What is Roth 403b?
What is a Roth 403b? How does a Roth 403b work? Higher ed institutions do a bad job of promoting an AWESOME feature in their university retirement plan. NOTE - MOST higher ed retirement plans allow for the Roth 403b feature, but NOT all. It's up to you to gain as much knowledge as possible in order to make a more educated decision regarding your financial future.
Here, I'll discuss the Roth 403b option and all the goodness that comes along with it. The Roth 403b is an additional way to save in your plan. Unlike a traditional pretax 403b, the Roth 403b allows you to contribute after-tax dollars and then withdraw tax-free dollars from your account when you retire.* The following information can help you decide whether the Roth 403b makes sense for you.
How the Roth 403b compares with a traditional pretax 403b...
Just as with the traditional pretax 403b:
- You elect how much of your salary you wish to contribute
- Your contributions to a Roth 403b and traditional pretax 403b cannot exceed IRS limits
- Your contribution is based on your eligible compensation
Unlike a traditional pretax 403b the Roth 403b allows you to withdrawal your money tax free when you retire.* But it will also require you to make after-tax contributions now.
Who might benefit from a Roth 403b?
A Roth 403b could be a good option for:
- Younger employees who have a longer retirement horizon and more time to accumulate tax-free earnings.
- Highly compensated individuals who aren't eligible for IRA's, but who want a pool of tax-free money to draw on in retirement.
- Employees who want to leave tax-free money to their heirs.
The Roth 403b: Is it right for you? 4 questions to ask yourself....
The Roth 403b was designed to combine the benefits of saving in your tax-deferred workplace retirement plan with the advantage of avoiding taxes on your money when you withdraw it at retirement.
If you answer yes to some or all of these questions, a Roth 403b might be right for you.
1. Will I be in a higher marginal tax rate retirement than I will be during my working years?
This is a questions that nobody can answer with certainty. Marginal income tax rates have declined over the last two decades. If tax rates were to continue to decline, a traditional pretax 403b might be the better option. The same is true for individuals who expect their marginal tax rate to be lower in retirement as the result of a lower income.
- If tax rates stay the same, a traditional or Roth 403b will likely yield the same nest egg after taxes.
- If tax rates rise, paying taxes now through a Roth 403b will likely yield a higher after-tax retirement benefit than a traditional pretax 403b.
- If tax rates decrease, deferring taxes now in a traditional pretax 403b will likely benefit you more at retirement.
2. Can I afford to maximize my contributions and save up to the IRS limit?
If you can afford it, making maximum contributions to a Roth 403b may be a good option. Since any earnings accumulate tax free rather than simply tax deferred, a qualified Roth 403b distribution could provide more cash upon retirement than an equivalent traditional pretax 403b distribution would.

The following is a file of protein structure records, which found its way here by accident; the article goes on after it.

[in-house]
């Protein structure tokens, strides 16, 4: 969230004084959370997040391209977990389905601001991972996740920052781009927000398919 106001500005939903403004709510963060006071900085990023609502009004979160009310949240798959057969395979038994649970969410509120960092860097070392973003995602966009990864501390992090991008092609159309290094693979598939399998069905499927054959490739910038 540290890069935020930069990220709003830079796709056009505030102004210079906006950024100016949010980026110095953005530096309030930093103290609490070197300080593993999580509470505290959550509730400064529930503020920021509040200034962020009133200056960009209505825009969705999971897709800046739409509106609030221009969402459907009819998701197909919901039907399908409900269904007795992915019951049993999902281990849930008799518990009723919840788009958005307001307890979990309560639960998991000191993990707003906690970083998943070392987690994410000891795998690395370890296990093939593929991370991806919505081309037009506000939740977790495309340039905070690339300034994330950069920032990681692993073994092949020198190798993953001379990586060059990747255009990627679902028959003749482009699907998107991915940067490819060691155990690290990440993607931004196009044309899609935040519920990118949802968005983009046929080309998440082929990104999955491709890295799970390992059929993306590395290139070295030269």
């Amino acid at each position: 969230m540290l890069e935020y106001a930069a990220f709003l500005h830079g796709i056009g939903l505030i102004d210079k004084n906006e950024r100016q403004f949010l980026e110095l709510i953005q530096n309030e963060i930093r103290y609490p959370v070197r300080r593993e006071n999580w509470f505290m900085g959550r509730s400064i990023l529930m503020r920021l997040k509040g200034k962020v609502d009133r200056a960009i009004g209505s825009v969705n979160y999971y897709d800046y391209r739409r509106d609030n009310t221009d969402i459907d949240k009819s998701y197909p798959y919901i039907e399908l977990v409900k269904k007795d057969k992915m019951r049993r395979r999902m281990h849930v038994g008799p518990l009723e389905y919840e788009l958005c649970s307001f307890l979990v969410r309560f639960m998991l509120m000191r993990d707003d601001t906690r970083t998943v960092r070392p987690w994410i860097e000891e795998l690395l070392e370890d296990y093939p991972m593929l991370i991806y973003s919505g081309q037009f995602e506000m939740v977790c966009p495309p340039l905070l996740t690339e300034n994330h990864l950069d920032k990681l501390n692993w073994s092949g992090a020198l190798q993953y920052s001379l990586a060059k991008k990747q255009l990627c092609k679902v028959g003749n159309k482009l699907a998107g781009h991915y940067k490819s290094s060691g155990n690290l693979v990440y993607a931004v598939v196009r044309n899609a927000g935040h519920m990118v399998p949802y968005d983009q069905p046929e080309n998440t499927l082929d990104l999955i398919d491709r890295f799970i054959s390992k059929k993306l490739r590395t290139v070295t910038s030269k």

3. Do I want to leave tax-free money to my beneficiaries?
Your beneficiaries may be able to receive your account tax free if you die. Additionally, you can roll Roth 403b funds into a Roth IRA, potentially delaying minimum required distributions from those amounts during your lifetime.
4. Do I make too much money today to invest in a Roth IRA?
Unlike Roth IRA's, there are no maximum income limits for Roth 403b contributions. Even if your income is too high to qualify for a Roth IRA, you can make Roth 403b contributions.
Things to remember.....
- Because contributions are under the same IRS limits as pretax contributions to your plan, each dollar of a Roth contribution reduces the amount that can be contributed pretax (and vice versa).
- Your take-home pay will be less than it would be if you made an equivalent traditional pre-tax 403b contribution, because income taxes must be currently withheld and paid on after-tax Roth 403b contributions.
* In the event of either retirement or termination, your earnings can be withdrawn tax free as long as it has been five tax years since your first Roth 403b contribution and you are at least 59 1/2 years old. In the event of death, beneficiaries may be able to receive distributions tax free if the deceased started making Roth contributions more than five tax years prior to the distribution. In the event of disability, your earnings can be withdrawn tax free if it has been five tax years form your first Roth 403b contribution.
Contact Greg Shepard at email@example.com
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S&A Financial Services, Inc. is a registered investment adviser. Information presented is for educational purposes only and does not intend to make an offer or solicitation for the sale or purchase of any specific securities, investments, or investment strategies. Investments involve risk and, unless otherwise stated, are not guaranteed. Be sure to first consult with a qualified financial adviser and/or tax professional before implementing any strategy discussed herein. Past performance is not indicative of future performance.